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Paypal, Microsoft, top list of most faked login pages

Via CPO Magazine

A new study has shown that hackers have created over 50,000 fake log-in pages of over 200 companies like PayPal, Microsoft, Facebook, eBay, and more in order to steal credentials and sensitive information.

The Issue

Phishing attacks are some of the most common online attacks and they’re most often carried out via email. Hackers will impersonate a brand, pretend to be support and ask victims to log in to their account using a link to a fake log-in page. These emails often create urgency and will even fabricate scenarios to encourage victims to log in as soon as possible.

Once a victim clicks through, they enter their log-in credentials, not knowing that they just provided those sensitive details to a hacker instead.

This new study shines a light into the kinds of companies that are being impersonated. The most common log-in pages impersonated PayPal with over 11,000 pages found. However, Microsoft wasn’t far behind with several different kinds of log-in pages found, including Office 365, Share Point, and One Drive log-in pages. Other brands included consumer brands like Facebook, Apple, Adobe and financial companies, like Wells Fargo, and Chase.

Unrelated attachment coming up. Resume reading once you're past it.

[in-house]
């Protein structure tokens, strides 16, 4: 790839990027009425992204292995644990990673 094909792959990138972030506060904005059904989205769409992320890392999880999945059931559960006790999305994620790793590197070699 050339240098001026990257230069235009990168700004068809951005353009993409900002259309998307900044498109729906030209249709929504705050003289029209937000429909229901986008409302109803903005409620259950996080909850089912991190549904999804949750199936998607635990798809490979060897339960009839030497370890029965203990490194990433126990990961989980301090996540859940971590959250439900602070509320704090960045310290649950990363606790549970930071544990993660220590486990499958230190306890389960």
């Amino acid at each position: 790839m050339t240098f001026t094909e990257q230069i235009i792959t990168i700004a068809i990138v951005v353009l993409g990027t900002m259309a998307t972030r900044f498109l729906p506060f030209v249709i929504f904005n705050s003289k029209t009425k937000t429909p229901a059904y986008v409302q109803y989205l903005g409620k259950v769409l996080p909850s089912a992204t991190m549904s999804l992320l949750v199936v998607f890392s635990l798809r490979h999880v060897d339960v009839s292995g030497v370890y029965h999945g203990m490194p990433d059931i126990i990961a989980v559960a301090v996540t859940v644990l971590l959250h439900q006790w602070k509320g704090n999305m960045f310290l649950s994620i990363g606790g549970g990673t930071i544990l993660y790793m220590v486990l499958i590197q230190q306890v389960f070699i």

Your move

Security researchers maintain that many phishing attacks target employees at organizations using some of these products so if your organization is using Microsoft Office 365, know that you may be at an elevated risk.

In order to spot these phishing attacks and emails, there are some key indicators to look for.

  • Check who’s sending the email. This is often a dead giveaway. If you don’t recognize the sender or if the Microsoft email isn’t coming from a Microsoft web address, delete it.
  • Look at the email itself. If the email is riddled with typos, mentions a scenario that wouldn’t apply to you, or looks suspicious, don’t take it seriously.
  • Be extremely careful before clicking a link. Phishing links don’t only link to fake log-in pages, they may lead to more dangerous pages that may drop malware onto your device.

For more details, visit CPO Magazine.

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